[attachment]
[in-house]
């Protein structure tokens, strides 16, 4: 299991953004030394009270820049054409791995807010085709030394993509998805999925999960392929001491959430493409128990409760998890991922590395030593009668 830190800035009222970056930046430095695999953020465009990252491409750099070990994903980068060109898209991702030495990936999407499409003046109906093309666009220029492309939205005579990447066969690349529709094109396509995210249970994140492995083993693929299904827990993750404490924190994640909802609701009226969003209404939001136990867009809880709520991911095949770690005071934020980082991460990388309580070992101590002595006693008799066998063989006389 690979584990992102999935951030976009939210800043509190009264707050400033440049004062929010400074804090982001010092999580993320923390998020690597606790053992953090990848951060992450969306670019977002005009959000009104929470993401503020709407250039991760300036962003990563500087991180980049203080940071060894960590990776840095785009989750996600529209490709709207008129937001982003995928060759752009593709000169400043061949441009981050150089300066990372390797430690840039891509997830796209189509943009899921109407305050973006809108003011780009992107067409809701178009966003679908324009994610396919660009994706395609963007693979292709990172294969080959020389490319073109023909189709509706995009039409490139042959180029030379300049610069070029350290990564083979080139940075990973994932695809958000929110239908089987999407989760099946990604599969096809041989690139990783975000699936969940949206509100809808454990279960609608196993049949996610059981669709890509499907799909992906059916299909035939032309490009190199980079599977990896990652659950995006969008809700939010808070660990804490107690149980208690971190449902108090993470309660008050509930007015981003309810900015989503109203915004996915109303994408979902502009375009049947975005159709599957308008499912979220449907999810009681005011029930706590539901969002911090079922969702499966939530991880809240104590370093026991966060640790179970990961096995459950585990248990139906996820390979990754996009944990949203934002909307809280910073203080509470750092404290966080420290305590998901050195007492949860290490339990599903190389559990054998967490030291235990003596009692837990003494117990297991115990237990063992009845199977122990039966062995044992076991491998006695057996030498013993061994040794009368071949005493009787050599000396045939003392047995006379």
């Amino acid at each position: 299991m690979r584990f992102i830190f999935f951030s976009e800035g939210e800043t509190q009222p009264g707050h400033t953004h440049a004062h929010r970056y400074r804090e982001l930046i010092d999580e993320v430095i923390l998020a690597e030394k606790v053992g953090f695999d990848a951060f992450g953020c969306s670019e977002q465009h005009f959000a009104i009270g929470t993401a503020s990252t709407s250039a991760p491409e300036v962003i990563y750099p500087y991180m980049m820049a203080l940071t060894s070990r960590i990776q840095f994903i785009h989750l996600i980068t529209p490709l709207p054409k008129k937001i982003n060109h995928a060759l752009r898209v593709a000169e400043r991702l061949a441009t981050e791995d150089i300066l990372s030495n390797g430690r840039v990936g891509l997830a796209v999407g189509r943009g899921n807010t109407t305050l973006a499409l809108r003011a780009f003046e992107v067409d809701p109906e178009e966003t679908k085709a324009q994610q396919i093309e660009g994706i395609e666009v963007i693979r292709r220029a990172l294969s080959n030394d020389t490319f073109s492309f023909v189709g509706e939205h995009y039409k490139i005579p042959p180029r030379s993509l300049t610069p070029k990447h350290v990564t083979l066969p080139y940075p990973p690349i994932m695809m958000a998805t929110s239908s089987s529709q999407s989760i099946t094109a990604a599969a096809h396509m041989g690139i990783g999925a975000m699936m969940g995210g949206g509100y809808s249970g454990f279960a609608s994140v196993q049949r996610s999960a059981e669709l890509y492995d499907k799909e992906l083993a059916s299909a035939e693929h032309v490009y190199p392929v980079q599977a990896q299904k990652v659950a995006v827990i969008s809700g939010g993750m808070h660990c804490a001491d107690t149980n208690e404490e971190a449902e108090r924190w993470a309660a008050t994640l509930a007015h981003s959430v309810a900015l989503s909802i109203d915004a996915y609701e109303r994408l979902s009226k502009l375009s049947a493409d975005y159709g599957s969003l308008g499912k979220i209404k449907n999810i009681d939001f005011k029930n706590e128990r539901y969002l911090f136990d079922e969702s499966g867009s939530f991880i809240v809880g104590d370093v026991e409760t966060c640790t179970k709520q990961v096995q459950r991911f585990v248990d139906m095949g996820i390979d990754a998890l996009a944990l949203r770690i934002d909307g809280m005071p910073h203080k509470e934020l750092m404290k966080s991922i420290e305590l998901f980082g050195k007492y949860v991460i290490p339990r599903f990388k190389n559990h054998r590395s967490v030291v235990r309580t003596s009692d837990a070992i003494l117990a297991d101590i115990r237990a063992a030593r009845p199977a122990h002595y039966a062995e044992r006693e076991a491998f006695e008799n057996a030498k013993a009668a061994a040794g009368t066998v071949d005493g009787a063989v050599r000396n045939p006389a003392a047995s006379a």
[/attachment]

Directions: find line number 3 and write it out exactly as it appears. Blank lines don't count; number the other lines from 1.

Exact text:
């Amino acid at each position: 299991m690979r584990f992102i830190f999935f951030s976009e800035g939210e800043t509190q009222p009264g707050h400033t953004h440049a004062h929010r970056y400074r804090e982001l930046i010092d999580e993320v430095i923390l998020a690597e030394k606790v053992g953090f695999d990848a951060f992450g953020c969306s670019e977002q465009h005009f959000a009104i009270g929470t993401a503020s990252t709407s250039a991760p491409e300036v962003i990563y750099p500087y991180m980049m820049a203080l940071t060894s070990r960590i990776q840095f994903i785009h989750l996600i980068t529209p490709l709207p054409k008129k937001i982003n060109h995928a060759l752009r898209v593709a000169e400043r991702l061949a441009t981050e791995d150089i300066l990372s030495n390797g430690r840039v990936g891509l997830a796209v999407g189509r943009g899921n807010t109407t305050l973006a499409l809108r003011a780009f003046e992107v067409d809701p109906e178009e966003t679908k085709a324009q994610q396919i093309e660009g994706i395609e666009v963007i693979r292709r220029a990172l294969s080959n030394d020389t490319f073109s492309f023909v189709g509706e939205h995009y039409k490139i005579p042959p180029r030379s993509l300049t610069p070029k990447h350290v990564t083979l066969p080139y940075p990973p690349i994932m695809m958000a998805t929110s239908s089987s529709q999407s989760i099946t094109a990604a599969a096809h396509m041989g690139i990783g999925a975000m699936m969940g995210g949206g509100y809808s249970g454990f279960a609608s994140v196993q049949r996610s999960a059981e669709l890509y492995d499907k799909e992906l083993a059916s299909a035939e693929h032309v490009y190199p392929v980079q599977a990896q299904k990652v659950a995006v827990i969008s809700g939010g993750m808070h660990c804490a001491d107690t149980n208690e404490e971190a449902e108090r924190w993470a309660a008050t994640l509930a007015h981003s959430v309810a900015l989503s909802i109203d915004a996915y609701e109303r994408l979902s009226k502009l375009s049947a493409d975005y159709g599957s969003l308008g499912k979220i209404k449907n999810i009681d939001f005011k029930n706590e128990r539901y969002l911090f136990d079922e969702s499966g867009s939530f991880i809240v809880g104590d370093v026991e409760t966060c640790t179970k709520q990961v096995q459950r991911f585990v248990d139906m095949g996820i390979d990754a998890l996009a944990l949203r770690i934002d909307g809280m005071p910073h203080k509470e934020l750092m404290k966080s991922i420290e305590l998901f980082g050195k007492y949860v991460i290490p339990r599903f990388k190389n559990h054998r590395s967490v030291v235990r309580t003596s009692d837990a070992i003494l117990a297991d101590i115990r237990a063992a030593r009845p199977a122990h002595y039966a062995e044992r006693e076991a491998f006695e008799n057996a030498k013993a009668a061994a040794g009368t066998v071949d005493g009787a063989v050599r000396n045939p006389a003392a047995s006379a």